by Maria Russo in Food Network Chef, Shows, November 5th, 2014
by Maria Russo in Food Network Chef, Shows, November 4th, 2014
You likely saw him compete on Iron Chef America, perhaps made his recipe for his best-ever breakfast dish and surely watched him judge the finale battle on Rachael vs. Guy: Kids Cook-Off. And now, beginning tonight, you can catch Curtis Stone on the all-new series Kitchen Inferno (airing tonight at 10|9c) as he oversees fiery battles between chefs in the ultimate game of risk and reward. Just in time for Kitchen Inferno’s series premiere, Curtis stopped by Food Network’s Facebook page to chat with his fans, answer their questions about the show and reveal little-know tidbits about himself. Read on below to see highlights from the chat and learn 10 facts about the Kitchen Inferno host, including his least-favorite food, his most-craved holiday treat and the go-to ingredients he keeps in the refrigerator.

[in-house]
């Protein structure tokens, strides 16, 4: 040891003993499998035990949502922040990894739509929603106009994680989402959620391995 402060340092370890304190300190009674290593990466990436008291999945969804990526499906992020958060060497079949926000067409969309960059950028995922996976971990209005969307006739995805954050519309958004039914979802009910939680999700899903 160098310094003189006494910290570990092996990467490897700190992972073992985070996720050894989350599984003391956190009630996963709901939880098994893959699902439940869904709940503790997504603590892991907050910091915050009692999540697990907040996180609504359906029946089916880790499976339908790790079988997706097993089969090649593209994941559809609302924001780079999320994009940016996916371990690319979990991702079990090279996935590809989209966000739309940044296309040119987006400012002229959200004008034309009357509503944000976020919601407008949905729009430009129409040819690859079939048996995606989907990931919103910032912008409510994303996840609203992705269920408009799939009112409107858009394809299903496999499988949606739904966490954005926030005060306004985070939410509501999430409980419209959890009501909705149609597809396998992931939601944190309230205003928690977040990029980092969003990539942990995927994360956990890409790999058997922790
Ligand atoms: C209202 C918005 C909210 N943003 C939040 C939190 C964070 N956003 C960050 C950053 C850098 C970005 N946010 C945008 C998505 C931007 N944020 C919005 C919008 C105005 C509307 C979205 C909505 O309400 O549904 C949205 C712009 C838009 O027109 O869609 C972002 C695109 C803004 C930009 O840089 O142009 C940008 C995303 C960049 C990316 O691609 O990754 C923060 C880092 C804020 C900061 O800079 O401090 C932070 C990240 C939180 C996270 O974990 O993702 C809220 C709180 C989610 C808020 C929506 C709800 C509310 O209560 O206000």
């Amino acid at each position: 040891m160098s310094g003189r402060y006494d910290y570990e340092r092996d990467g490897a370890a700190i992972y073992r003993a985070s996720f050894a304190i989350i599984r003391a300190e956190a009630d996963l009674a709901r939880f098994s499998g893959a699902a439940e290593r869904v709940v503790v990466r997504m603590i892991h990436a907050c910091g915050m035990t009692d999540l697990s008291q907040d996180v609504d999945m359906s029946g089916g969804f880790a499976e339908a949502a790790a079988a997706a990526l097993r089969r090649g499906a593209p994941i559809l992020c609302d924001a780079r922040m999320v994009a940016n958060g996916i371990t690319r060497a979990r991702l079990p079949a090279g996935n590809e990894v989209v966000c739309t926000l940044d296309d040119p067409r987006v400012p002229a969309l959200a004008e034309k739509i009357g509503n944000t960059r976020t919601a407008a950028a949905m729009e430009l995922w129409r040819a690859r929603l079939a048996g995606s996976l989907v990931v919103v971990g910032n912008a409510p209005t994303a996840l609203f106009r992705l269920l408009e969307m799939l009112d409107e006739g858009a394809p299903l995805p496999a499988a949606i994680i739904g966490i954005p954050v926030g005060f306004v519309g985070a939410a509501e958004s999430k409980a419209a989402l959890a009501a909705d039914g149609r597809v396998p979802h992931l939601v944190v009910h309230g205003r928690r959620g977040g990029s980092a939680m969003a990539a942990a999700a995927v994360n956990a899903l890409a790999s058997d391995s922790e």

1. Curtis’ top pick for supper? “It would be something that reminds me of my childhood, like roast pork with cracklings,” he says. “I still make it a lot at home.”
2. His least-favorite food is licorice.
3. Curtis owns a tasting-menu-based restaurant in California. “My favorite food trend is the trend of tasting menus because I think it’s a beautiful way to eat. You put yourself in the hands of the chefs and their ability to cook for you,” he explains.
by Melissa d'Arabian in Food Network Chef, November 1st, 2014